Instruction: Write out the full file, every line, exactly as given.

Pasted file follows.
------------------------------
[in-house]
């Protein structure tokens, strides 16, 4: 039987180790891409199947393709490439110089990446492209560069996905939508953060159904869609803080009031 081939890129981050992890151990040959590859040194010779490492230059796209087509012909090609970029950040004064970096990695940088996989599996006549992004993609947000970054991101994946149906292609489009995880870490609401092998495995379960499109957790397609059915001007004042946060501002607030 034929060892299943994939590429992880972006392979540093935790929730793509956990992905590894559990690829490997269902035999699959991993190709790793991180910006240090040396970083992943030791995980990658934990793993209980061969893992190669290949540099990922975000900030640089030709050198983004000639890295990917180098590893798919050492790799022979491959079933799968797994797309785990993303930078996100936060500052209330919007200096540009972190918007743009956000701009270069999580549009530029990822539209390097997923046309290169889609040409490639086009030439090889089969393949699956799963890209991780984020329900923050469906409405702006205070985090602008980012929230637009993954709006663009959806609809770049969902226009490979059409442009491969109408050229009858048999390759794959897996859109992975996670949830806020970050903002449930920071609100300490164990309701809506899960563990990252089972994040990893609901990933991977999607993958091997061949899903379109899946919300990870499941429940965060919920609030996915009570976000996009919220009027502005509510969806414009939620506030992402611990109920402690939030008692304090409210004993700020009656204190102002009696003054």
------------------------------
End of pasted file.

[in-house]
């Protein structure tokens, strides 16, 4: 039987180790891409199947393709490439110089990446492209560069996905939508953060159904869609803080009031 081939890129981050992890151990040959590859040194010779490492230059796209087509012909090609970029950040004064970096990695940088996989599996006549992004993609947000970054991101994946149906292609489009995880870490609401092998495995379960499109957790397609059915001007004042946060501002607030 034929060892299943994939590429992880972006392979540093935790929730793509956990992905590894559990690829490997269902035999699959991993190709790793991180910006240090040396970083992943030791995980990658934990793993209980061969893992190669290949540099990922975000900030640089030709050198983004000639890295990917180098590893798919050492790799022979491959079933799968797994797309785990993303930078996100936060500052209330919007200096540009972190918007743009956000701009270069999580549009530029990822539209390097997923046309290169889609040409490639086009030439090889089969393949699956799963890209991780984020329900923050469906409405702006205070985090602008980012929230637009993954709006663009959806609809770049969902226009490979059409442009491969109408050229009858048999390759794959897996859109992975996670949830806020970050903002449930920071609100300490164990309701809506899960563990990252089972994040990893609901990933991977999607993958091997061949899903379109899946919300990870499941429940965060919920609030996915009570976000996009919220009027502005509510969806414009939620506030992402611990109920402690939030008692304090409210004993700020009656204190102002009696003054």